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Saturday, 29 December 2018


The Seven Wonders of the Modern World

The 20th century has provided spectacular advances in design, engineering, and construction which have allowed humanity to create an array of monumental structures. And from these, the American Society of Civil Engineers (ASCE), with help from experts around the world, selected these wonders: the Empire State building, the Itaipu Dam, the CN Tower, the Panama Canal, the Channel Tunnel, the North Sea Protection Works, and the Golden Gate Bridge.

1.The Empire State Building(USA)

The Empire State Building is a 102-story Art Deco skyscraper in New York City at the intersection of Fifth Avenue and West 34th Street. Its name is derived from the nickname for the state of New York. It stood as the world’s tallest building for more than forty years, from its completion in 1931 until construction of the World Trade Centre’s North Tower was completed in 1972. Following the destruction of the World Trade Centre in 2001, the Empire State Building again became the tallest building in New York City.

2.The Itaipu Dam(Brazil/Paraguay)

Itaipu is a hydroelectric dam on the Parana River located on the border between Brazil and Paraguay. The name “Itaipu” was taken from an isle that existed near the construction site. In the Guarani language, Itaipu means “the sound of a stone”.

3.The CN Tower(Canada)

The CN Tower, located in downtown Toronto, Ontario, Canada, is a communications and tourist tower standing 553.33 metres (1,815.39 ft) tall. It surpassed the height of the Ostankino Tower while still under construction in 1975, becoming the tallest freestanding structure on land in the world. On September 12, 2007, after holding the record for 31 years, the CN tower was surpassed in height by the still under-construction Burj Dubai. It remains the tallest freestanding structure in the Americas and the signature icon of Toronto’s skyline, attracting more than two million international visitors annually.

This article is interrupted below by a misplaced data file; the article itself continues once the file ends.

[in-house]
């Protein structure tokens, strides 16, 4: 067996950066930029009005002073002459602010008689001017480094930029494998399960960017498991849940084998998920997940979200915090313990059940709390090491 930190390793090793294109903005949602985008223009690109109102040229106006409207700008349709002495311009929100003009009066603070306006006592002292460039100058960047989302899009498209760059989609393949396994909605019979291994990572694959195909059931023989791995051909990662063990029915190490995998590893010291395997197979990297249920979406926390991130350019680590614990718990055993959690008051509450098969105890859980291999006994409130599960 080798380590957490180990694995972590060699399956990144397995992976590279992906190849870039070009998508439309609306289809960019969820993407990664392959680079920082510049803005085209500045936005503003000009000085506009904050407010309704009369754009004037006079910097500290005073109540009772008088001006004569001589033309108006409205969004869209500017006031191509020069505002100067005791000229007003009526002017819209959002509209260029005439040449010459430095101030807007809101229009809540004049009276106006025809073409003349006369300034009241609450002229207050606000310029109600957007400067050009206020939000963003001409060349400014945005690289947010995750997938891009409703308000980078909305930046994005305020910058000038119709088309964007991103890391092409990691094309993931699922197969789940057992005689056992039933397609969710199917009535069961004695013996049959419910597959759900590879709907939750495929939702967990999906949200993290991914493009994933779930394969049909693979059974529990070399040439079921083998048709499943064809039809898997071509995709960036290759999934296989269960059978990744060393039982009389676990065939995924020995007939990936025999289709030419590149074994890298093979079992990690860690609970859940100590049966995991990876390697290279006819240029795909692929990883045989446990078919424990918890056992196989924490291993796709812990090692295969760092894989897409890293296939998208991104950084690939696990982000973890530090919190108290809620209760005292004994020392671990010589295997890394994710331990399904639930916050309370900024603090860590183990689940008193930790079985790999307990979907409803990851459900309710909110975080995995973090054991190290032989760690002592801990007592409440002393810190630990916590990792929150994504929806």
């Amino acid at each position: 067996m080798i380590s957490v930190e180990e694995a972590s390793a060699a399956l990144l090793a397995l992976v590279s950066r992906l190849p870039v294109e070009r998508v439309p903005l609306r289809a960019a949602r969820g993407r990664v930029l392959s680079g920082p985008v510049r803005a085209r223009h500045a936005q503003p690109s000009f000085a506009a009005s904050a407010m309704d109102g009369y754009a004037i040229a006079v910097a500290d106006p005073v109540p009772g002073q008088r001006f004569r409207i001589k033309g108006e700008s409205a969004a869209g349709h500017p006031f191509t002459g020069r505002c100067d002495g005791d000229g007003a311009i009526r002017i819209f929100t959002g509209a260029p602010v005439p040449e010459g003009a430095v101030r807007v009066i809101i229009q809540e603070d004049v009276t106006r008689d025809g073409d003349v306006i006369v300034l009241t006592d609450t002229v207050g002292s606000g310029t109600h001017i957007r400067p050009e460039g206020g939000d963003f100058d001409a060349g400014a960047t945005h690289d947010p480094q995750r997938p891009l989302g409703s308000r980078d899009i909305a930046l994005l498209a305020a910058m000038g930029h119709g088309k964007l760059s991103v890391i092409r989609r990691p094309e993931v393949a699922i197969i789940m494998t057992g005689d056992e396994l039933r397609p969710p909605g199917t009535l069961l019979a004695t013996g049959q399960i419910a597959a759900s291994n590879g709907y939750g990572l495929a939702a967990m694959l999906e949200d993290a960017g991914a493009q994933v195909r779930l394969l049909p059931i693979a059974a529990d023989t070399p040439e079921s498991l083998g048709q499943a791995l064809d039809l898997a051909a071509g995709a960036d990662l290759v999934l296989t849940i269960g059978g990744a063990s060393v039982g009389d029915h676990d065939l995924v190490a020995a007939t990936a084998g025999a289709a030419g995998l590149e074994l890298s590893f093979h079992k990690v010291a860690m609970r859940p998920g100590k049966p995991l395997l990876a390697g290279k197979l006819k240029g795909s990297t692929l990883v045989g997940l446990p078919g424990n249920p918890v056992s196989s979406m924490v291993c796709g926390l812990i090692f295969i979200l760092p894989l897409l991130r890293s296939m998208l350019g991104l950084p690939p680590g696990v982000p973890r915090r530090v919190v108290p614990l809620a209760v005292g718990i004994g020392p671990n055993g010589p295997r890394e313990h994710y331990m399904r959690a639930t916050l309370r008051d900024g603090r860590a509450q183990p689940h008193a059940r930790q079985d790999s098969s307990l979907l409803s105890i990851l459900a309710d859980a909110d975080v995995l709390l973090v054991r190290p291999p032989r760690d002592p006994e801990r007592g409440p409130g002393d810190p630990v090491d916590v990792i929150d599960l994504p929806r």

4.The Panama Canal(Panama)

The Panama Canal is a man-made canal in Panama which joins the Pacific and Atlantic oceans. One of the largest and most difficult engineering projects ever undertaken, it had an enormous impact on shipping between the two oceans, replacing the long and treacherous route via the Drake Passage and Cape Horn at the southernmost tip of South America. A ship sailing from New York to San Francisco via the canal travels 9,500 km (6,000 miles), well under half the 22,500 km (14,000 mi) route around Cape Horn.

5.The Channel Tunnel(United kingdom/France)

The Channel Tunnel, also known as Channel or Eurotunnel, is a 50.5-kilometre (31.4 mi) undersea rail tunnel linking the United Kingdom and France, running beneath the English Channel at the Strait of Dover, connecting Folkestone, Kent in England to Coquelles near Calais in northern France. It is the second longest undersea tunnel in the world (after Japan’s Seikan Tunnel).

6.The North Sea Protection Works (Netherlands)

Unique in the world, this vast and complex system of dams, floodgates, storm surge barriers and other engineered works literally allows the Netherlands to exist. For centuries, the people of the Netherlands have repeatedly attempted to push back the sea -- only to watch merciless storm surges flood their efforts, since the nation sits below sea level and its land mass is still sinking. The North Sea Protection Works consists of two monumental steps the Dutch took to win their struggle to hold back the sea. Step One -- a 19-mile-long enclosure dam built between 1927 and 1932. The immense dike, 100 yards thick at the waterline, collars the neck of the estuary once known as the Zuiderzee. Step Two was the Delta Project to control the treacherous area where the mouths of the Meuse and Rhine Rivers break into a delta. The crowning touch was the Eastern Schelde Barrier, a two-mile barrier of tell gates slung between massive concrete piers. The gates fall only when storm-waters threaten. The North Sea Protection Works exemplifies humanity’s ability to exist side-by-side with the forces of nature.

7.The Golden Gate Bridge(USA)

The Golden Gate Bridge is a suspension bridge spanning the Golden Gate, the opening of the San Francisco Bay onto the Pacific Ocean. As part of both US Highway 101 and California Route 1, it connects the city of San Francisco on the northern tip of the San Francisco Peninsula to Marin County.

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